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Donald Friend at Owl Creek
, 1983

by Lawrence Daws

ink and charcoal on paper (frame: 75.0 cm x 67.0 cm, sight: 50.0 cm x 44.0 cm)

Donald Friend (1915-1989), painter, writer and diarist, studied at the RAS and Dattilo-Rubbo’s school in Sydney before spending 1935 and 1936 at the Westminster School in London. Returning to Sydney via Nigeria, he became a member of the Merioola Group, an association of young creative types who were thrown together through communal life in an artists’ boarding house, ‘Merioola’ in Sydney between 1945 and 1950. Members of the group included Loudon Sainthill, Justin O’Brien, Jocelyn Rickards and Arthur Fleischmann; they exhibited at the Myer Gallery in Melbourne and the David Jones Gallery in Sydney in 1947. As various members left to travel and work overseas, the group disbanded. Robert Hughes characterised their work as the ‘Charm School’, a label which has adhered. Having served as an artillery gunner in Borneo and Moratai, Friend travelled further, residing in Ceylon (Sri Lanka) in the early 1960s and there making a series of sculptures. In 1968 he settled in a house he had built in Bali, whence he sent works for exhibition at the Macquarie Gallery and Australian Galleries. He returned to Australia in 1982; the year after he died, the Art Gallery of New South Wales held a major retrospective of his work. His books include Gunner’s Diary (1943), Painter’s Journal (1946), Hillendia (1956), Birds from the Magic Mountain (1977) and Bumbooziana (1978). Friend is represented in the National Gallery and all state galleries. Philip Bacon mounted a retrospective of Friend’s work in 1989, the year he died. Friend’s copious diaries were published by the National Library of Australia in four volumes, from 2001 to 2006. The last text includes details of the artist’s sexual relationships with young boys during his time in Bali in the 1960s and 1970s, revelations that have led to ongoing controversy concerning Friend’s artistic legacy.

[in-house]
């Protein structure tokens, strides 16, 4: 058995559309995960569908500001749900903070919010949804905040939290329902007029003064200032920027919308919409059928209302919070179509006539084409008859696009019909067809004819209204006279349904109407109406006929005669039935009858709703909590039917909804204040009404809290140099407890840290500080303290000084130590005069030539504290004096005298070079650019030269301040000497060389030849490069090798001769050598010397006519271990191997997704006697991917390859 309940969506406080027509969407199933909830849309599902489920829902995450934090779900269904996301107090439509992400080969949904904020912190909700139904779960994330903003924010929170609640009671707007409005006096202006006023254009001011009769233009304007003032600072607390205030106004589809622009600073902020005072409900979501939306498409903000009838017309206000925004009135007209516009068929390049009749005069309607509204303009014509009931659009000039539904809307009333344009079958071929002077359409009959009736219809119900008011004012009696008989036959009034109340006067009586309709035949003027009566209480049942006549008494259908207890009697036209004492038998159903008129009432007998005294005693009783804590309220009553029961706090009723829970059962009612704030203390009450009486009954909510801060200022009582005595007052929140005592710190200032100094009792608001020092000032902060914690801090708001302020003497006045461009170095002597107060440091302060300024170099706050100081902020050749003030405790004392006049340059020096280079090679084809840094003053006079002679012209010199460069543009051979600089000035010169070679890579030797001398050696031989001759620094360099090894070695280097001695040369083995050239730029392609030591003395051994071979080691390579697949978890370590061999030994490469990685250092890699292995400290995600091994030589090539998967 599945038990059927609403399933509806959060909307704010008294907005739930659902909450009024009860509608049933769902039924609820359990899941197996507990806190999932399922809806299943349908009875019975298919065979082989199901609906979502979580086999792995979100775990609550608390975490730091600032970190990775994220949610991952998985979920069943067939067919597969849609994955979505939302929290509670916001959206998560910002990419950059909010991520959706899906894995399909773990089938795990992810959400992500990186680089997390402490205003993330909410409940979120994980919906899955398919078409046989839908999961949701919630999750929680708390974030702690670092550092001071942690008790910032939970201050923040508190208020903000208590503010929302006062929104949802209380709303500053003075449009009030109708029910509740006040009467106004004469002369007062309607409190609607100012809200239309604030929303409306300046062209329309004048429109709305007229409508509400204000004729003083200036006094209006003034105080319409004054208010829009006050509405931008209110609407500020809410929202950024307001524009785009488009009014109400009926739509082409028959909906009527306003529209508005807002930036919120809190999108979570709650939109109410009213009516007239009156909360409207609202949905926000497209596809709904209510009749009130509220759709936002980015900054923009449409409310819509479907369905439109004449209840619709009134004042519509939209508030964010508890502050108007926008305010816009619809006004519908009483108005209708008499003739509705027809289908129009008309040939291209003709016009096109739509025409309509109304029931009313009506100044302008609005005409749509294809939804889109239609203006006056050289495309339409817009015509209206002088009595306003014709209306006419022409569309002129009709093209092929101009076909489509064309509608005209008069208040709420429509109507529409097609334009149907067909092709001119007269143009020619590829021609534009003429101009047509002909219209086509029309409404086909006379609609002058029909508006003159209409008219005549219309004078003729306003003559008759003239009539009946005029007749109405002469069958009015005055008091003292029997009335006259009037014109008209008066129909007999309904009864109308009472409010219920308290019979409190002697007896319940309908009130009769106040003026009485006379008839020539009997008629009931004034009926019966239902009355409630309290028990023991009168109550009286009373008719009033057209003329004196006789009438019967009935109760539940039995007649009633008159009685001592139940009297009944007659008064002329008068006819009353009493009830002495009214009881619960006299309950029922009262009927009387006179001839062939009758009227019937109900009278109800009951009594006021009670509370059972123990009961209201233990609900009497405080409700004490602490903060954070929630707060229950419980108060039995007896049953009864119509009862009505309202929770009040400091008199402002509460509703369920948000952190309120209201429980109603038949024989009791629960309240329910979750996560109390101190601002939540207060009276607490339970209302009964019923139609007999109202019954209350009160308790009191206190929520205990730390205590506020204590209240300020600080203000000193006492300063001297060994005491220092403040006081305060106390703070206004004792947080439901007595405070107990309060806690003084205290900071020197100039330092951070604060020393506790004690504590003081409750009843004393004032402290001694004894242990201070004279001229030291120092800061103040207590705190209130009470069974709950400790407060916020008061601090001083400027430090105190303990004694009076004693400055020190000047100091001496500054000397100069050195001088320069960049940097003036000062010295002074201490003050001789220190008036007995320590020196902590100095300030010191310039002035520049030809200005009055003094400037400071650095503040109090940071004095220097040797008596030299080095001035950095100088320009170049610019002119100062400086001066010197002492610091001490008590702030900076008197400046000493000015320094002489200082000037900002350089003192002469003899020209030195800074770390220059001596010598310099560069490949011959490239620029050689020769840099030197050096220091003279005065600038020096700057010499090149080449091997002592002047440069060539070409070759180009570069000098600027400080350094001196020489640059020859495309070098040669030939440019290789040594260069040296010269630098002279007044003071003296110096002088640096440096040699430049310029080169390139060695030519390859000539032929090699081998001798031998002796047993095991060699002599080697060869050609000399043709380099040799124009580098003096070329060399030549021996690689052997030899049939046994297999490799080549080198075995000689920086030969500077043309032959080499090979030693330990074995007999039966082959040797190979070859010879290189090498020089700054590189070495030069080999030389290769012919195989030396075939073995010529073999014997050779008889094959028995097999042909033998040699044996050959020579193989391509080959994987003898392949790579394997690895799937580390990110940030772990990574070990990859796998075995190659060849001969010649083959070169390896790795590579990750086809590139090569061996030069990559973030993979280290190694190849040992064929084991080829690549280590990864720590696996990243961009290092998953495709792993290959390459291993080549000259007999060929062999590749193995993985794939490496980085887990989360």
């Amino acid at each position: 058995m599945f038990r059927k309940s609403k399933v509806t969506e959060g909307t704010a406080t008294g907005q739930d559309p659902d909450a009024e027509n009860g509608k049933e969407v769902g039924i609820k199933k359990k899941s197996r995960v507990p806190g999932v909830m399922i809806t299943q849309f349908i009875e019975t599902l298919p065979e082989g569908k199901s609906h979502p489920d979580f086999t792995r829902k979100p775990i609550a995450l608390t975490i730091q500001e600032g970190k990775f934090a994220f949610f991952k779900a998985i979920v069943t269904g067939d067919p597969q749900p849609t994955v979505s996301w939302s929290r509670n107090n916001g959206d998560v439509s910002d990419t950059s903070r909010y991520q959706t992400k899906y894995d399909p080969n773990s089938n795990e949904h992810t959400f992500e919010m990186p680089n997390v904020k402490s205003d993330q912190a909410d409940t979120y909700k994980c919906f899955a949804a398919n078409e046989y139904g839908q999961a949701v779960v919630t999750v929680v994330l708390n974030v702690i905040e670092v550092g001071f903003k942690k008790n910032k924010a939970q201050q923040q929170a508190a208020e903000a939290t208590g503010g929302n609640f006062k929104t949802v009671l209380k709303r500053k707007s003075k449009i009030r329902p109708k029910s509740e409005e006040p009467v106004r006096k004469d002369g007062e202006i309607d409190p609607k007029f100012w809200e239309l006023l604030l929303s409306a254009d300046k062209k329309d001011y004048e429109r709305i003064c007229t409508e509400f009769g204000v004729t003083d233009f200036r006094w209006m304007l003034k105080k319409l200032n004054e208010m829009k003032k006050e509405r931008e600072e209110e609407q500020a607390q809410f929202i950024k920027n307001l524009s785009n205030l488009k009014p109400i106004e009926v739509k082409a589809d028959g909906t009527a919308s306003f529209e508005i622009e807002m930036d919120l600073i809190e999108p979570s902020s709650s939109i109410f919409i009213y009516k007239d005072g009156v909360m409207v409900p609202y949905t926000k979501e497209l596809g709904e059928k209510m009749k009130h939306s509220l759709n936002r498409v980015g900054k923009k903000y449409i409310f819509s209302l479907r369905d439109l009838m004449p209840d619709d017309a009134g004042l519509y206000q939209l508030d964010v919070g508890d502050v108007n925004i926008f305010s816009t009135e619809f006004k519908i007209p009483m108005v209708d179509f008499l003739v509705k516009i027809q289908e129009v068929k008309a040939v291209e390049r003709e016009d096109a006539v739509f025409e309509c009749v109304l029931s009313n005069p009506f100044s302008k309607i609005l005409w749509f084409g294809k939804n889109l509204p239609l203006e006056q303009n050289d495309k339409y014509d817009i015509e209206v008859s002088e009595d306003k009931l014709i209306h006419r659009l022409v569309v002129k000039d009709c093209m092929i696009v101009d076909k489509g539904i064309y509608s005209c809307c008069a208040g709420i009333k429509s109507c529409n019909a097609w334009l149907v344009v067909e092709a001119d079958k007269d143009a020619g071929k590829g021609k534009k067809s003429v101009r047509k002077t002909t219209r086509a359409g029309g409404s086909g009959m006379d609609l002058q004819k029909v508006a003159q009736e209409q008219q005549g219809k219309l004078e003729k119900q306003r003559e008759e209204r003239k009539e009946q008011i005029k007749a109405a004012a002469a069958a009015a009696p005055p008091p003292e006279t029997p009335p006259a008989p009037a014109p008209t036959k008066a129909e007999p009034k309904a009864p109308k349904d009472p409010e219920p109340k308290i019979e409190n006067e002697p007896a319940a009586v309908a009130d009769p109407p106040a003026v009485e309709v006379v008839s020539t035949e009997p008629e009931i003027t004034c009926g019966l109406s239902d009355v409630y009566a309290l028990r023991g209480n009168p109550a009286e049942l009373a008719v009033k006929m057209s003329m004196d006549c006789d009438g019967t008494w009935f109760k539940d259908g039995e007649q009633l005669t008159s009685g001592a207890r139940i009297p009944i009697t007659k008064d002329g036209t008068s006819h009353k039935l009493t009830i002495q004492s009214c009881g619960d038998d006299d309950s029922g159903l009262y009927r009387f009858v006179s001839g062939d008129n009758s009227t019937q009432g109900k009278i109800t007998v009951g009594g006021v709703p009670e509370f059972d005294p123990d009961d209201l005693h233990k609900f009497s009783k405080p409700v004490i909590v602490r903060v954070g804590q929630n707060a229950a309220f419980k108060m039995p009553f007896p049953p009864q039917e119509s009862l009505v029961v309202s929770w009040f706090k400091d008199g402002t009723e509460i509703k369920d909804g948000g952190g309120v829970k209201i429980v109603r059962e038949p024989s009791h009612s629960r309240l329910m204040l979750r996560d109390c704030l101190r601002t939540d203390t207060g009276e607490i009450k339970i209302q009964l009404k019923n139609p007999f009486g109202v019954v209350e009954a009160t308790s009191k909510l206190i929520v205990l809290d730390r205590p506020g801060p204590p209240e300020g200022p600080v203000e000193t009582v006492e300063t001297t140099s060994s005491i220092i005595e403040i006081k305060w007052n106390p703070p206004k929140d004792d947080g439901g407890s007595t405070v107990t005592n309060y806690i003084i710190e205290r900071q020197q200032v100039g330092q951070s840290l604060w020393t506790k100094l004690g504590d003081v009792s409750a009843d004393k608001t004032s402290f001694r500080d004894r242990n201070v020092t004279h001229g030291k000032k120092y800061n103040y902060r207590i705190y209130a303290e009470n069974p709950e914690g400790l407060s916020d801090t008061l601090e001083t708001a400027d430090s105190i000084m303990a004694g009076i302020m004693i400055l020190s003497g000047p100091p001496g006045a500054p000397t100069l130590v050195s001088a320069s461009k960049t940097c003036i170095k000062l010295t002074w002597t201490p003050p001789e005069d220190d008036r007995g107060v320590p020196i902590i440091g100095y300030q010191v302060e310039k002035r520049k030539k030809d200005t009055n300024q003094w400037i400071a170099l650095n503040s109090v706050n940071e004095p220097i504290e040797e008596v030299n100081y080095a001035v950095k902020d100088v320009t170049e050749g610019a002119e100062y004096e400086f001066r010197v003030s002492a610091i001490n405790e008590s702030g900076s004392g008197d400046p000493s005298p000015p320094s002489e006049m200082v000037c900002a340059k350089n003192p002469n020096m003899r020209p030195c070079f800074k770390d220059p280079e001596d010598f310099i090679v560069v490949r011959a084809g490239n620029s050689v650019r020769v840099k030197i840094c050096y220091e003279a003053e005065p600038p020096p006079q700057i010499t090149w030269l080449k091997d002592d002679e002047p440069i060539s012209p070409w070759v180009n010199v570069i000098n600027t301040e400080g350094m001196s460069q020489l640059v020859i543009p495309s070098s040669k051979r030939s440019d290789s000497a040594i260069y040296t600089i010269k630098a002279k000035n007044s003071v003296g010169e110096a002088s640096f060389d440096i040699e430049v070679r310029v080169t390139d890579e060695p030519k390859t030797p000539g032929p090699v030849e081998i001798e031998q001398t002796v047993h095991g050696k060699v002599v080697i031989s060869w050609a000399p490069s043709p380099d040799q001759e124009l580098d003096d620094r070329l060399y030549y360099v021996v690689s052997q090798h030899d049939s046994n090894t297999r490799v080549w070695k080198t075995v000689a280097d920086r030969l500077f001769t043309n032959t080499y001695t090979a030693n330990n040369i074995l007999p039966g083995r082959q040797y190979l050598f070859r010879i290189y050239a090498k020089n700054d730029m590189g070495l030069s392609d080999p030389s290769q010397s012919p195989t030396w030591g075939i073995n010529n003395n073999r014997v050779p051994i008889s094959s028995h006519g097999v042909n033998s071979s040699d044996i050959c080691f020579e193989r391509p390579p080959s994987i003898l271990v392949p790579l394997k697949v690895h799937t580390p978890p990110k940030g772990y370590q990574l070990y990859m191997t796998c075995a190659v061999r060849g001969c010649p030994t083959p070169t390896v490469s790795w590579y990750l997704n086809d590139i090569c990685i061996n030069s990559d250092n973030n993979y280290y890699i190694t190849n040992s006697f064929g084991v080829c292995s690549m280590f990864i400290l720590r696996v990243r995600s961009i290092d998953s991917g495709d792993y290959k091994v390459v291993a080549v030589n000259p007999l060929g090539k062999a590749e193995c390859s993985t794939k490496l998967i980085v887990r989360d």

Collection: National Portrait Gallery
Gift of Lawrence Daws 2012
Donated through the Australian Government’s Cultural Gifts Program
Accession number: 2012.224